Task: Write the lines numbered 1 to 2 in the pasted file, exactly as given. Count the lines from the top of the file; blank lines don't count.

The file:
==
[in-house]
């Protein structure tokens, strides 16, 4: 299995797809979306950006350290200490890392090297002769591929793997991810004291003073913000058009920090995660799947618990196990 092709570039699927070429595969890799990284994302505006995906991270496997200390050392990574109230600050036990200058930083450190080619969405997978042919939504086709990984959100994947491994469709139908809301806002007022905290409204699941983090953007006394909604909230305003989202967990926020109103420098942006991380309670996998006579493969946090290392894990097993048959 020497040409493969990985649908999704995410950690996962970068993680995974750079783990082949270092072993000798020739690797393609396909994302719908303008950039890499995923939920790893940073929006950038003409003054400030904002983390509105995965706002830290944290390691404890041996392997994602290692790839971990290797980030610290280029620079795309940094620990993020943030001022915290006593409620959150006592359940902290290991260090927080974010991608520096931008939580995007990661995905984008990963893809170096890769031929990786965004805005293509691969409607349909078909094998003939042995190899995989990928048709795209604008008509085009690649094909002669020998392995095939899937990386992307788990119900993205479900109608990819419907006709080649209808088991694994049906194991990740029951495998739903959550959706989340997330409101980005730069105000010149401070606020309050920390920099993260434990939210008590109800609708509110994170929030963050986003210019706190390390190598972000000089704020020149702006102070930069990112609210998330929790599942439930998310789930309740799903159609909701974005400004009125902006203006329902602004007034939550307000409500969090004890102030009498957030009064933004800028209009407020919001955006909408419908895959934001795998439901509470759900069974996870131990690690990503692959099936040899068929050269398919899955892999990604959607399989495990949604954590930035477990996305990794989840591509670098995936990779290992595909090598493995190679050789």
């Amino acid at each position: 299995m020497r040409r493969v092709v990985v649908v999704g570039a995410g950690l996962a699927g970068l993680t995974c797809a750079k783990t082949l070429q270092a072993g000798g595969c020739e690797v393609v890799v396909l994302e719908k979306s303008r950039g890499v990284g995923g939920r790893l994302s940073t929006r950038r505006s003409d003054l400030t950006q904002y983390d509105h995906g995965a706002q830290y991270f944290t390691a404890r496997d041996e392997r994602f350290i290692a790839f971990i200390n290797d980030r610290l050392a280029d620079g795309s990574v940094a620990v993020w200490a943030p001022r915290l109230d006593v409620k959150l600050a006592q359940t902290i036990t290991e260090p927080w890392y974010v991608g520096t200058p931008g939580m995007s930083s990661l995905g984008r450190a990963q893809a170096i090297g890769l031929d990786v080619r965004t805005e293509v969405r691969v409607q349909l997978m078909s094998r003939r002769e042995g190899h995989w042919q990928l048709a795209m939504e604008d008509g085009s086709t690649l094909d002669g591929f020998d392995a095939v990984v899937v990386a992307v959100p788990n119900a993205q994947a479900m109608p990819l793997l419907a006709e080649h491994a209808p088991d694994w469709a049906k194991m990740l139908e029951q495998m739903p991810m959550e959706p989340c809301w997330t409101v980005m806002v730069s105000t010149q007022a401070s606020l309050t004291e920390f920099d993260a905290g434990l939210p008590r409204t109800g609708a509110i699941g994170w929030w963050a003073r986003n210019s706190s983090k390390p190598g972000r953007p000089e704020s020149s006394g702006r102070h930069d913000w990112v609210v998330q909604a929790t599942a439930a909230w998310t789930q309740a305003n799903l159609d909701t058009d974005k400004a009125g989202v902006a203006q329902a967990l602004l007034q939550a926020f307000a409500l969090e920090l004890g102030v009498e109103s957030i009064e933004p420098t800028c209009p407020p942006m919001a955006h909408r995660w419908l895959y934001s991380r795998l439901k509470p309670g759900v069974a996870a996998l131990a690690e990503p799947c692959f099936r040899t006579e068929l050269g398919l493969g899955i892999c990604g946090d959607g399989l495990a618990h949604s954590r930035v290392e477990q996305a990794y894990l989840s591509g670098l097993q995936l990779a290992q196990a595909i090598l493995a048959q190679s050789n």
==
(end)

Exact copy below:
[in-house]
């Protein structure tokens, strides 16, 4: 299995797809979306950006350290200490890392090297002769591929793997991810004291003073913000058009920090995660799947618990196990 092709570039699927070429595969890799990284994302505006995906991270496997200390050392990574109230600050036990200058930083450190080619969405997978042919939504086709990984959100994947491994469709139908809301806002007022905290409204699941983090953007006394909604909230305003989202967990926020109103420098942006991380309670996998006579493969946090290392894990097993048959 020497040409493969990985649908999704995410950690996962970068993680995974750079783990082949270092072993000798020739690797393609396909994302719908303008950039890499995923939920790893940073929006950038003409003054400030904002983390509105995965706002830290944290390691404890041996392997994602290692790839971990290797980030610290280029620079795309940094620990993020943030001022915290006593409620959150006592359940902290290991260090927080974010991608520096931008939580995007990661995905984008990963893809170096890769031929990786965004805005293509691969409607349909078909094998003939042995190899995989990928048709795209604008008509085009690649094909002669020998392995095939899937990386992307788990119900993205479900109608990819419907006709080649209808088991694994049906194991990740029951495998739903959550959706989340997330409101980005730069105000010149401070606020309050920390920099993260434990939210008590109800609708509110994170929030963050986003210019706190390390190598972000000089704020020149702006102070930069990112609210998330929790599942439930998310789930309740799903159609909701974005400004009125902006203006329902602004007034939550307000409500969090004890102030009498957030009064933004800028209009407020919001955006909408419908895959934001795998439901509470759900069974996870131990690690990503692959099936040899068929050269398919899955892999990604959607399989495990949604954590930035477990996305990794989840591509670098995936990779290992595909090598493995190679050789």